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  6. Rejection is part of the process, but that doesn't mean it's any easier to stomach. I agree with Lydia that the "close but no cigar" letter is dreadful, but in truth? I'd rather have that to let me know that the process is actually evolving from the form rejection (they make lovely wallpaper!) to something closer. If there's actual movement, if I actually GET closer, one day, I'm going to arrive.

    'Til then...yeah. Ben and Jerry's just about sums it up ;)

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  7. I've gotten six "not the right project" rejections thus far and one personalized one. I've kept them all but when I have an utterly crap writing day I pull out the personalized one and read the encouraging words: "You're fully capable of success as a novelist, if you learn the framework. Putting emotion on the page seems easy for you."

    Then I pull my keyboard back in front of me and continue on. That's what motivates me to slog through it again and accept rejection if it comes.

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  8. I've only submitted one short story in my writing career (Can I call it that yet?) so far, and that was mostly to see if I'd get any nibbles so I could judge where my writing stood at the time. I got two personalized rejections from literary magazines that were quite encouraging. I was thrilled that my first rejections went so well. But I also got two form rejections in one day and had to resist the urge to mope.

    Got to have a thick skin. I'm sure I'll need it when I start submitting novels, as I'm generally more attached to them than to my short stories.

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  9. Hello Eric. First of all, awesome post. I always tell fellow authors that if you get rejections, find out why and work on it. I've learned so much in the many years I've been writing.
    To date, I've contracted four singles and two series (a total of 21 books) and continue to learn and grow. I still listen to my editor(s) and am constantly seeking out opinions. You should never stop learning.
    Thanks for the great blog. Would you mind if I put you on my website blog list?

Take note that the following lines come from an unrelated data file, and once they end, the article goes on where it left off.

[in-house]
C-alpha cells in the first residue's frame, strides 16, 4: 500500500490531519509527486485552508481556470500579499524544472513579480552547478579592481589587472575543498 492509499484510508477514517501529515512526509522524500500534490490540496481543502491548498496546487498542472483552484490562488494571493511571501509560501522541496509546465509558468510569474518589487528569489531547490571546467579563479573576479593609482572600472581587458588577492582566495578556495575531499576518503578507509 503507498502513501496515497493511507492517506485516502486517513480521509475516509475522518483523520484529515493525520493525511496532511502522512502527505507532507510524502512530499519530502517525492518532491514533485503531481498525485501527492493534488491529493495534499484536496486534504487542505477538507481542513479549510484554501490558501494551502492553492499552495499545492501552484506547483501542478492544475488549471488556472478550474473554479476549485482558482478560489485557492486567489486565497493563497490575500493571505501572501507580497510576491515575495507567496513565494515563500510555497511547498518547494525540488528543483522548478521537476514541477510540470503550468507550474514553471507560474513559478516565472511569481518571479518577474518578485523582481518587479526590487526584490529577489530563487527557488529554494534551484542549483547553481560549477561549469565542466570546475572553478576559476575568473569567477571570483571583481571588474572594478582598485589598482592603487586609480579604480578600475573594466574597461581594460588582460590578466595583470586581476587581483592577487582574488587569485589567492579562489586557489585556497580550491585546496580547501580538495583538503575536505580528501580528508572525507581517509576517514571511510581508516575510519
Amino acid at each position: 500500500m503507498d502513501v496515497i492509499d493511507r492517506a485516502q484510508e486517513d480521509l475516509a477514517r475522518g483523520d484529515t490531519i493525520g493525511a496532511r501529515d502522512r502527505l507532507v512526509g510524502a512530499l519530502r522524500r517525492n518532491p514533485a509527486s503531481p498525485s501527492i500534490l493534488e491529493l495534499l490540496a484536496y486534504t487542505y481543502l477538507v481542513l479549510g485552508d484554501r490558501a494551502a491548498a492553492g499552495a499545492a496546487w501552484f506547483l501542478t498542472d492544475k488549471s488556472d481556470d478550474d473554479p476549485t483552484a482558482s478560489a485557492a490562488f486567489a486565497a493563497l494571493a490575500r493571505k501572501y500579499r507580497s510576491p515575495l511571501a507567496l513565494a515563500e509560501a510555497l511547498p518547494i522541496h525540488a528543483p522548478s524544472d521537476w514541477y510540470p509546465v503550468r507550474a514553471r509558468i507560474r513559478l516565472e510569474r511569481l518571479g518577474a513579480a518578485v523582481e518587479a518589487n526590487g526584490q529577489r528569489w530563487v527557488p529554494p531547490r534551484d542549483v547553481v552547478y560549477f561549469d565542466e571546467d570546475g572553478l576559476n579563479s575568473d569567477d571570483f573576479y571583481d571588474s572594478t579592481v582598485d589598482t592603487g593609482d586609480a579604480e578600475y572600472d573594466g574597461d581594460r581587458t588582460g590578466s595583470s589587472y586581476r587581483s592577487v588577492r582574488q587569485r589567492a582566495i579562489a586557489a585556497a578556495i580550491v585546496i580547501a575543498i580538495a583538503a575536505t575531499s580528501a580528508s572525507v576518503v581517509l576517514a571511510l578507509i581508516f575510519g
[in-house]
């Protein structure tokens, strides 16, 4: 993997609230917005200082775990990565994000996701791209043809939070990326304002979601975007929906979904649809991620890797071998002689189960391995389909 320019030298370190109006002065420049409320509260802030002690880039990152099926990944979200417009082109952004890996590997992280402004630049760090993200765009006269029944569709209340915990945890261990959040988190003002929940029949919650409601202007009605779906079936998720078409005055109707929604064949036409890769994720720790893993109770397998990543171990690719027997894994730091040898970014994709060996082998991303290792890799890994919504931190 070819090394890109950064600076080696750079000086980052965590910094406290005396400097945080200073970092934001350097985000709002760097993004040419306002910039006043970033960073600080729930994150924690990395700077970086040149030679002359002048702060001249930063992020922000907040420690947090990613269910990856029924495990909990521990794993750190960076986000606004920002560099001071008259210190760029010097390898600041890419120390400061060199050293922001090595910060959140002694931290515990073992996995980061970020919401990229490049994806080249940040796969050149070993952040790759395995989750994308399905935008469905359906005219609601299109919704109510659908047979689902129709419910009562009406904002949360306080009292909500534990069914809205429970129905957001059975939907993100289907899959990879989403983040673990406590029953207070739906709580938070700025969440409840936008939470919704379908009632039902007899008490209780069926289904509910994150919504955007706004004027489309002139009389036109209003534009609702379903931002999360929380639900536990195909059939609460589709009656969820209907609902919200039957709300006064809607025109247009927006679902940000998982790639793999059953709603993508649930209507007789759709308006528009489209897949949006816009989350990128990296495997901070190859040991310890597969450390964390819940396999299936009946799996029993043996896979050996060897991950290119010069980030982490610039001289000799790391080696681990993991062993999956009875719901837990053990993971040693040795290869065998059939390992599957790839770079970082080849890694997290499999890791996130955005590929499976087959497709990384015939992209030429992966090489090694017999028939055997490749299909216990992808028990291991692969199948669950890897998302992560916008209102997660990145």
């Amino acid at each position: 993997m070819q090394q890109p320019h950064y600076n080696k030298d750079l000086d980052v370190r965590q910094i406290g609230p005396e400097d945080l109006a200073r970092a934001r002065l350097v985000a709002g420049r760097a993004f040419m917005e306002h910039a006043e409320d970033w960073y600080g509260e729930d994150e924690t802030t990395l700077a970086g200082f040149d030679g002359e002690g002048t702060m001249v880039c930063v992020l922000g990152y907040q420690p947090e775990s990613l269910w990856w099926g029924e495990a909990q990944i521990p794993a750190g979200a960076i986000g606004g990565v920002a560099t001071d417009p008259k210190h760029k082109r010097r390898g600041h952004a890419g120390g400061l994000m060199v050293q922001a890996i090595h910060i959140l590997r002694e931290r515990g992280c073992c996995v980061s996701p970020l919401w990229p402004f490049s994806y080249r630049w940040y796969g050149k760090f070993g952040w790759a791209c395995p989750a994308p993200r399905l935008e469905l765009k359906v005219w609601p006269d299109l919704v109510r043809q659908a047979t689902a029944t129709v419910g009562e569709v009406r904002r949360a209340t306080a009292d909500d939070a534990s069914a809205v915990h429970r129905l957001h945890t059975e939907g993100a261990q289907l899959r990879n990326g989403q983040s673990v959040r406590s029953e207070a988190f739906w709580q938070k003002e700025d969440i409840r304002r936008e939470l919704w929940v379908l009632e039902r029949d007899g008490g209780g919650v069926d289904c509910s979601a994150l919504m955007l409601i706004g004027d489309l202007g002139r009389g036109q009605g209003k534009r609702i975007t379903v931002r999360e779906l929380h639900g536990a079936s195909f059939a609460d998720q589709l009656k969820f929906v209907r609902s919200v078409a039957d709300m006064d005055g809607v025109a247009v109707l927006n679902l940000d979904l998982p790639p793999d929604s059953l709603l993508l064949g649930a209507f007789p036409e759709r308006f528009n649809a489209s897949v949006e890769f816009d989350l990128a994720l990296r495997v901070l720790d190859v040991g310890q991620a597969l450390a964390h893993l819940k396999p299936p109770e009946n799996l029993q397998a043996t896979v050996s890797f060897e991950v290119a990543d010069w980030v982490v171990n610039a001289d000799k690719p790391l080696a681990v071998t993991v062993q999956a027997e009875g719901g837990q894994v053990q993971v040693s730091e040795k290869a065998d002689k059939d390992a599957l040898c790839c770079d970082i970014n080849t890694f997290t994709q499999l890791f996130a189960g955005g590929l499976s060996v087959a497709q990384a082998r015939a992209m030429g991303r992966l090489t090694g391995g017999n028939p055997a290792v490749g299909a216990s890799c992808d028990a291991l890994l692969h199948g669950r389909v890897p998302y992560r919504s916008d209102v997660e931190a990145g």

Hugs
    Franny Armstrong-ParaNovelGirl
    www.paranovelgirls.com

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  10. Thanks for a hope-inspiring post. I see so many people getting rejected, it's discouraging.

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  11. thanks, Eric! Great pick me up post~ :o)

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  12. Awww thanks for the post!

    I've actually been rejected by a magazine, well make that two writing magazines. I wrote a flash fiction story titled One Romeo, Two Juliets (whose plot was far odder than the one today), the editors told me to wait 2 months.

    I did, and they told me something "Thank you for submitting this manuscript." and they said something about the writing market, and told me that therefore, I could not have my story posted up on that online magazine.

    I submitted a short story to another Writing Magazine numerous times, and somehow it got rejected. The maximum word count is 5,000, mine was around 2,000. I still never figured out why for this magazine that this certain story was rejected....

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  13. Hi Franny,

    Not at all; please do, and thanks!


    E

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  14. Reject rejection and persevere!

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  15. So very encouraging! Thank you. We silly authors are sometimes so in need of a little pep talk, reassurance, or ego stroking.